Volume data are three-dimensional (3D) entities that may have information inside them, may not consist of surfaces and edges, or may be too voluminous to be represented geometrically. Volume visualization is a method of extracting meaningful information from volumetric data using interactive graphics and imaging. It is concerned with volume data representation, modeling, manipulation, and rendering [30,32,33]. Volume data are obtained by sampling, simulation, or modeling techniques. For example, a sequence of 2D slices obtained from magnetic resonance imaging (MRI) or computed tomography (CT) is 3D reconstructed into a volume model and visualized for diagnostic purposes or for planning of treatment or surgery. In many computational fields, as in fluid dynamics, the results of simulation typically running on a supercomputer are often visualized as volume data for analysis and verification. In addition, many traditional geometric computer graphics applications, such as CAD and simulation, as well as applications mixing geometric objects with medical data (see Fig. 1), have exploited the advantages of volume techniques called volume graphics for modeling, manipulation, and visualization [31].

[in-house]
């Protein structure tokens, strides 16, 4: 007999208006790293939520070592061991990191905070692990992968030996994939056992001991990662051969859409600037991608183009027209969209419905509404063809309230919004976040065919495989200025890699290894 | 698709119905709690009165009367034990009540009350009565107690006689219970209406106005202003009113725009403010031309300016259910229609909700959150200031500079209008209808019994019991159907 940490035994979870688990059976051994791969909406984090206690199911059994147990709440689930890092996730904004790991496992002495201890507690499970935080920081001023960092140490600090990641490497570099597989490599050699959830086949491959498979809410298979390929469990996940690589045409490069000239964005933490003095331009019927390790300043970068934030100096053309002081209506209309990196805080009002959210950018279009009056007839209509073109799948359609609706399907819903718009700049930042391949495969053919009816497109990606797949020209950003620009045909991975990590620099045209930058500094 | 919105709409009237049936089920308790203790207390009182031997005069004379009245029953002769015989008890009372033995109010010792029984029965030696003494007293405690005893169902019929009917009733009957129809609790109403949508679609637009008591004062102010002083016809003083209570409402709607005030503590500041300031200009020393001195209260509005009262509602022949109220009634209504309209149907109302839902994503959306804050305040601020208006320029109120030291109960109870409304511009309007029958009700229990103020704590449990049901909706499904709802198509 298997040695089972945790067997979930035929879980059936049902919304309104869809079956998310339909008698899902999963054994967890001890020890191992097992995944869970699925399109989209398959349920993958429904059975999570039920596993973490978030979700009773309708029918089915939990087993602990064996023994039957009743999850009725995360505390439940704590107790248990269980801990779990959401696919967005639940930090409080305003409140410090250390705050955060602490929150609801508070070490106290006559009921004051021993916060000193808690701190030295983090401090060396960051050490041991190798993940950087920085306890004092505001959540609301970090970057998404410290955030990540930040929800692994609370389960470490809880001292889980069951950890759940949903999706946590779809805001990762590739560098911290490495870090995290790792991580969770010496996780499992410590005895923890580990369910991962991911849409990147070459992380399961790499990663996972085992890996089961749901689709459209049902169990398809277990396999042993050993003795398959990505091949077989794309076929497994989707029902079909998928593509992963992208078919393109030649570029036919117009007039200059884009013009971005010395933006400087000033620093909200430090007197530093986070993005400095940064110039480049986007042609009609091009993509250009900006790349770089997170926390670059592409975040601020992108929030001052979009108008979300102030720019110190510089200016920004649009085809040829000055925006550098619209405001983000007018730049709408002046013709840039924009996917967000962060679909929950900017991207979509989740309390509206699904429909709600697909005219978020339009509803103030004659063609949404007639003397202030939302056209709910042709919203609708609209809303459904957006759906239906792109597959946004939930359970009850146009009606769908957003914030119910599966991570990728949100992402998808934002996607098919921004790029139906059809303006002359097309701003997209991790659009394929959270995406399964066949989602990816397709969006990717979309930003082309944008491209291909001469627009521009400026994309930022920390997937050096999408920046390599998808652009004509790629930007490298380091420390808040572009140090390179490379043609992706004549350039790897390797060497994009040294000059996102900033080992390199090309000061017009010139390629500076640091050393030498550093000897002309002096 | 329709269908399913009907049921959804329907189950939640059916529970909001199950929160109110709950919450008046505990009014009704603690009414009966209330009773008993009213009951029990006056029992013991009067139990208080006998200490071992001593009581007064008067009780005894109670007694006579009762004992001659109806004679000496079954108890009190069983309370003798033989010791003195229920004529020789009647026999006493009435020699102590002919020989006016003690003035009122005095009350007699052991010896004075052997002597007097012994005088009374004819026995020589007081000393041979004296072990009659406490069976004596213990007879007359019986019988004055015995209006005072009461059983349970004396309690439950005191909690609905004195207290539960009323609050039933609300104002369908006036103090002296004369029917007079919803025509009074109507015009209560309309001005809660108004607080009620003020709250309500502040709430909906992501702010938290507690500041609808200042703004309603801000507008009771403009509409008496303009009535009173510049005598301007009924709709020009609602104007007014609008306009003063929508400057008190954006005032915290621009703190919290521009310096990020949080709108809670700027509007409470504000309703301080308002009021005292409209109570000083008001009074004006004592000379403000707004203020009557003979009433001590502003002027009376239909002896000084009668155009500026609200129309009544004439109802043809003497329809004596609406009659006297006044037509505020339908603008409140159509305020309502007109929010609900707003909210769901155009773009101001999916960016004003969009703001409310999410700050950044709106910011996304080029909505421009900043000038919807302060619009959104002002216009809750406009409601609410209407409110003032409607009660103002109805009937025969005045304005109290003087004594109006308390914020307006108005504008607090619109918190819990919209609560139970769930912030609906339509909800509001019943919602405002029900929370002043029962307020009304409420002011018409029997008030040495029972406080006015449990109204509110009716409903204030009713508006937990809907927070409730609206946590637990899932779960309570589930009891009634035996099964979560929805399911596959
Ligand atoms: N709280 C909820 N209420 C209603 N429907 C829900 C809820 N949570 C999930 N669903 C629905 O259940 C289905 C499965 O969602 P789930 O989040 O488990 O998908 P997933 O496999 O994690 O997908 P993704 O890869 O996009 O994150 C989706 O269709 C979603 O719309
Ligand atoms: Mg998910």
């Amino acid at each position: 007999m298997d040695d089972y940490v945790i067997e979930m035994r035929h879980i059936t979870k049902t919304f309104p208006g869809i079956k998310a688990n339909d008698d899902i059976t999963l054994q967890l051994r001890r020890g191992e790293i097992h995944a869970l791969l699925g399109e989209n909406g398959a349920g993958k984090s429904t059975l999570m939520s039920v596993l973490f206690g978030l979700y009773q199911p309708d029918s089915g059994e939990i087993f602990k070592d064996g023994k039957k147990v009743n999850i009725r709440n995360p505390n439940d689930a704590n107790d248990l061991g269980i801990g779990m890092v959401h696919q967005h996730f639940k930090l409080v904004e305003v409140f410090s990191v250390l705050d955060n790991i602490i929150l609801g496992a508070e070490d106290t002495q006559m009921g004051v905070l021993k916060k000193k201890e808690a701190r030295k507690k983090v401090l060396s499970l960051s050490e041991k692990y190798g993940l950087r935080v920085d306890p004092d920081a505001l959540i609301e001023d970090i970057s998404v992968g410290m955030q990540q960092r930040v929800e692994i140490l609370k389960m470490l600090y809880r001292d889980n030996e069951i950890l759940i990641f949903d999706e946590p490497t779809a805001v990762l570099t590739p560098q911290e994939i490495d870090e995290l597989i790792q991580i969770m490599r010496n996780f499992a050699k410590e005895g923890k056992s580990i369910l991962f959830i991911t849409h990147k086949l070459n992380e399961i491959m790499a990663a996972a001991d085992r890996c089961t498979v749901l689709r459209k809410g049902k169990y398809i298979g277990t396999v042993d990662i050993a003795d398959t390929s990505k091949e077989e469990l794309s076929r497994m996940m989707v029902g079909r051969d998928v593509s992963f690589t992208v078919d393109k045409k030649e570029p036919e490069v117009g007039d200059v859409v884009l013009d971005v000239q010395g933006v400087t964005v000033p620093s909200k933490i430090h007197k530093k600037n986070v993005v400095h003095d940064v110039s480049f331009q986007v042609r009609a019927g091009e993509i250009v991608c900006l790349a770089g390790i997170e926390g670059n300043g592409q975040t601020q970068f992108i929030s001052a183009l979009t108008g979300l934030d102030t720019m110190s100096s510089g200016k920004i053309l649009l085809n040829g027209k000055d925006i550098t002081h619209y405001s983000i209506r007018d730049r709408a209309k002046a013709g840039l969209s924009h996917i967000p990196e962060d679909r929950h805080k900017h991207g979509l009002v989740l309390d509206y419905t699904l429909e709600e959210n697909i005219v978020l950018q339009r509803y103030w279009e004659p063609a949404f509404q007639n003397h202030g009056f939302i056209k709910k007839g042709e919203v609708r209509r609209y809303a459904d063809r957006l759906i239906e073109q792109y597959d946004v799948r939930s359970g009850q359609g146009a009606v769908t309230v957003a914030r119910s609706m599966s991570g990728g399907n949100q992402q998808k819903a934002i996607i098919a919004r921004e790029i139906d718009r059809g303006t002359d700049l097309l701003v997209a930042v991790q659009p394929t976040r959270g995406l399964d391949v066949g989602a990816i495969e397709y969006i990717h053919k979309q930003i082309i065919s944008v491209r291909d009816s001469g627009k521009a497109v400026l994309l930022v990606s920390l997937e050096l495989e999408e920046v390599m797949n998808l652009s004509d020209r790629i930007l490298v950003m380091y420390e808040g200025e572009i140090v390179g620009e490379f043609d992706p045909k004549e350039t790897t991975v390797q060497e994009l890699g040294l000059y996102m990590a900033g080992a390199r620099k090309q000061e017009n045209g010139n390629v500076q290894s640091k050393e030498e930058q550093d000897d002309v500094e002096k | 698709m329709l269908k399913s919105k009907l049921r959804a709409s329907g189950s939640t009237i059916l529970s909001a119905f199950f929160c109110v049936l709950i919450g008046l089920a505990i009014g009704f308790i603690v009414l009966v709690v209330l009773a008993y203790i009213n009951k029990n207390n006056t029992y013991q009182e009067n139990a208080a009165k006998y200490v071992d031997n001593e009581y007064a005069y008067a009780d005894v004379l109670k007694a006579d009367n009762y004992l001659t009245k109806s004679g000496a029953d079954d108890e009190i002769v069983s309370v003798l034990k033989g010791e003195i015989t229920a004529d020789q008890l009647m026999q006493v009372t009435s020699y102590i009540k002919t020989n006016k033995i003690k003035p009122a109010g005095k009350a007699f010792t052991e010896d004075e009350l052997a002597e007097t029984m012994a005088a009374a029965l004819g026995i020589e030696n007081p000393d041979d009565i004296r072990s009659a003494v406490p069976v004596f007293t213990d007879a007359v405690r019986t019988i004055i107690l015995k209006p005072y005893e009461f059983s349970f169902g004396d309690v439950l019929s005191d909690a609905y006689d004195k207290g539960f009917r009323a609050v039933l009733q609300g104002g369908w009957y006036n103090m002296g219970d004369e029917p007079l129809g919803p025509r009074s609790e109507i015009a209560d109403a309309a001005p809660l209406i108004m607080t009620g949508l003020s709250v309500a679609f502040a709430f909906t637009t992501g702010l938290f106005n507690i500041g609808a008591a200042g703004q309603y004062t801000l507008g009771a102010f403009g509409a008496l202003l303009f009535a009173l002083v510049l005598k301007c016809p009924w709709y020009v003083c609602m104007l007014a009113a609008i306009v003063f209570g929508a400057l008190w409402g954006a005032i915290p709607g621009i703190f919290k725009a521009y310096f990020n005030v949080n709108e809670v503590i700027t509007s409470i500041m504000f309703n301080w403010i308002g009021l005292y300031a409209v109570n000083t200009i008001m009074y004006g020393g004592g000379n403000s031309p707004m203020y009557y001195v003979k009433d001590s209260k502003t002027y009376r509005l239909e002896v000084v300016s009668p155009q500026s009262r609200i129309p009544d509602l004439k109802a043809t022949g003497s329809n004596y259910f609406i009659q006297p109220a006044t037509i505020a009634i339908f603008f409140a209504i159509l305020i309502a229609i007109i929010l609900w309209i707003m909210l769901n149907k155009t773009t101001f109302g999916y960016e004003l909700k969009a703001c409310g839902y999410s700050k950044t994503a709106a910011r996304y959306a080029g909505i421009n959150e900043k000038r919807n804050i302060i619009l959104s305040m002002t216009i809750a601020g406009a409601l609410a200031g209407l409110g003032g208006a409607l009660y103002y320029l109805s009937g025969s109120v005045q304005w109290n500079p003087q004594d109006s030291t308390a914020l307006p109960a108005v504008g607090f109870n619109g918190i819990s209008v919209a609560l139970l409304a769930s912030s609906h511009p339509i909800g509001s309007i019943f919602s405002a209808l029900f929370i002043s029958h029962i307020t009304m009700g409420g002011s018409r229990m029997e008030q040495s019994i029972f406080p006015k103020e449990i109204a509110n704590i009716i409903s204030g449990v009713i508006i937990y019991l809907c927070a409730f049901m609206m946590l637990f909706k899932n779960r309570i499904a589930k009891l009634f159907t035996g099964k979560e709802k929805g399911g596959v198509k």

Over the years many techniques have been developed to visualize 3D data. Since methods for displaying geometric primitives were already well established, most of the early methods involved approximating a surface contained within the data using geometric primitives. When volumetric data are visualized using a surface rendering technique, a dimension of information is essentially lost. In response to this, volume rendering techniques were developed in an attempt to capture the entire 3D data in a single 2D image. Volume rendering conveys more information than surface rendering images, but at the cost of increased algorithm complexity, and consequently increased rendering times. To improve interactivity in volume rendering, many optimization methods as well as several special-purpose volume rendering machines have been developed.

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